Ans: Petkoff is a typical husband about fifty. His life in the military has made him a coarse and proud man who can easily be duped by the women at home. He proves to be an affectionate husband and father.
- “What a man! Is he a man!”
Who said this and about whom? Why did he say so?
- What is the kind of morality G. B. Shaw wants to propagate through the play?
Ans: Shaw believes that moral ideals are reflections of past social needs. Modern man has outgrown such needs and therefore the ideals of the past will cause unhappiness. What produces the most good and happiness should be regarded as moral. Such natural morality cannot be systematised into rules.
- What does Shaw mean by ‘Byronism’ in the play?
Ans: Lord Byron, an English poet, the author of Child Harold’s Pilgrimage and Don Juan revolted against the conventional society of the day, against hypocrisy and oppression. Sergius’s Byronism is shown in his contempt for everything to do with caution, prudence, commerce and middleclass. He is moody, aristocratic and has an exaggerated sense of humour and also in his sensual fickleness. He has also like Byron a confused mixture of various personalities.
- “Soldiering is the coward’s art of attacking mercilessly when you are strong and keeping out of harm’s way when you are weak” Who says this? Why does he think so? Is he honest about his claims?
Ans: Sergius accidentally won a battle in an unscientific and impractical manner. That is why he was not promoted to higher rank. To protest against this, he tells Catherine that he gave up the job. Now he intends to use his accidental victory to prove his heroism, which, in reality, is false.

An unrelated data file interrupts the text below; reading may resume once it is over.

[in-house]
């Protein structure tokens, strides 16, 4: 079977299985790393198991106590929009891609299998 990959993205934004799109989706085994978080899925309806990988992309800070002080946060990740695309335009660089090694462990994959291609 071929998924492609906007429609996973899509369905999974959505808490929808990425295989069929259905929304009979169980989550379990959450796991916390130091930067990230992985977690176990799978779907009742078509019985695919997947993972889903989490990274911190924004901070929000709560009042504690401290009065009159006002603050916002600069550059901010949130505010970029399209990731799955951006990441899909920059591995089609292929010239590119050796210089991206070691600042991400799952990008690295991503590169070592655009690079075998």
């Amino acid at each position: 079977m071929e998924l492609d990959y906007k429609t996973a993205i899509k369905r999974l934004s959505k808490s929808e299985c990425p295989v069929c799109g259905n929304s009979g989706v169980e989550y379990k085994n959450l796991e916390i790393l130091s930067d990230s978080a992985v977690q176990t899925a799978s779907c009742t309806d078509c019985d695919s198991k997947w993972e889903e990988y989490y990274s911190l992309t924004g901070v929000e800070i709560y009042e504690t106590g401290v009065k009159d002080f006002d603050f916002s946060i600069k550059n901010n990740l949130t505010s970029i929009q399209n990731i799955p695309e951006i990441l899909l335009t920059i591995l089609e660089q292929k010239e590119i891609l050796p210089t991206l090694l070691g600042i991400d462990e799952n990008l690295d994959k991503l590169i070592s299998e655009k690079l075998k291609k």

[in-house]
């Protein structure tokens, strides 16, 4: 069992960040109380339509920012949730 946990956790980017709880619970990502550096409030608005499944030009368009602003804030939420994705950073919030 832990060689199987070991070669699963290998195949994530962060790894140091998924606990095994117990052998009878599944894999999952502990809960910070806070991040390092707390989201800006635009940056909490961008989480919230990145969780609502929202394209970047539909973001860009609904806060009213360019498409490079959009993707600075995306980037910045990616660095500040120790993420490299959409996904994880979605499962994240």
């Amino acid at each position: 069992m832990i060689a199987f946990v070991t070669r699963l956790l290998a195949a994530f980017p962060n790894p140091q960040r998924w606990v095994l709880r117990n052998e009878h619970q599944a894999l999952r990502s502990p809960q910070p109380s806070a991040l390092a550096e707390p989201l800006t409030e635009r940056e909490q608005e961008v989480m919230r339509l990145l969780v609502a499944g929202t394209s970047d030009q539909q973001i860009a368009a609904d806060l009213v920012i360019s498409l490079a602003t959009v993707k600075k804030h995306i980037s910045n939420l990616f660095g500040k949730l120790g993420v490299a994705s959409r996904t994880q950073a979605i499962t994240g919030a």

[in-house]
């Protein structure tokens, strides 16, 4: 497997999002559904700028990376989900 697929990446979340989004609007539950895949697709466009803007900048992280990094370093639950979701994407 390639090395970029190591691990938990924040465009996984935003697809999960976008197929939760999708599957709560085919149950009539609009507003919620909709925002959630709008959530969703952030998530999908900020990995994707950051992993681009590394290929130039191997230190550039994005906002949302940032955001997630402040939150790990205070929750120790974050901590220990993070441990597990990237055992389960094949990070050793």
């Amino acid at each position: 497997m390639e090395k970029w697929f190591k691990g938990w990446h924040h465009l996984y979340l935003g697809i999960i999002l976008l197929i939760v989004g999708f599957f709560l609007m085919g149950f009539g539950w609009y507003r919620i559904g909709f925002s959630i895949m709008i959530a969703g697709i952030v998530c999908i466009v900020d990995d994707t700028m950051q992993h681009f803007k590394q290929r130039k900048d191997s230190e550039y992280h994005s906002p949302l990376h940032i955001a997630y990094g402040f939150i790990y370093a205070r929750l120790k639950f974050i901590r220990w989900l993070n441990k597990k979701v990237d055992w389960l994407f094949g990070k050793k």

- “If pity is akin to love, gratitude is akin to other thing.”
Why does the speaker say this? What does he mean by the ‘the other thing’?
- “You are a romantic idiot”
Who says this? Is her opinion justified?
Or, How does Shaw prove his theory that it is the woman who chases and chooses the man in the play?
- Is the play solely a satire on love and heroism? Justify.
Ans: Shaw’s play’s is not limited to a demonstration of the utility of rational behaviour. If so, Raina would not have saved Bluntschli or Bluntschli would not have returned to the Petkoffs. Certainly there is romance and bravery enough in the play. Shaw is not criticising love, impulse, generosity or bravery; he is showing the foolishness of acting by false systems of behaviour.
- What did Bluntschli say about the old and new soldier?
Ans: Bluntschli informs Raina quite unexpectedly and contrary to her romantic conceptions of heroism that experienced and practical soldiers know that food is more valuable in the battlefield than ammunition. He also means to say that old soldiers act from sagacity and prescience, while the young ones conduct themselves foolishly and sometime recklessly.
- “This is a better weapon than a revolver”.
Who is the speaker and what is the ‘better weapon’?
Questions for Exercise
- Why does Shaw call it an “anti-sentimental comedy”?
- What is Bluntschli’s view on war?
- How does Raina define ‘higher’ love?
- How does Sergius reciprocate Raina’s higher love?
- Why does Raina address Bluntschli as “a chocolate cream soldier”?
- What dramatic function does Major Petcoff’s coat play in the drama?
- What dramatic purpose does Raina’s photograph fulfil in the play?
- In Arms and the Man who is the ‘man’ and how are arms related to the man?
- How does Sergius express his adverse criticism of warfare?
- “Nine soldiers out of ten are fools.” Who says this and when? What does the speaker want to mean?
- Comment on the play as a popular comedy.
- Comment on the theme of the play.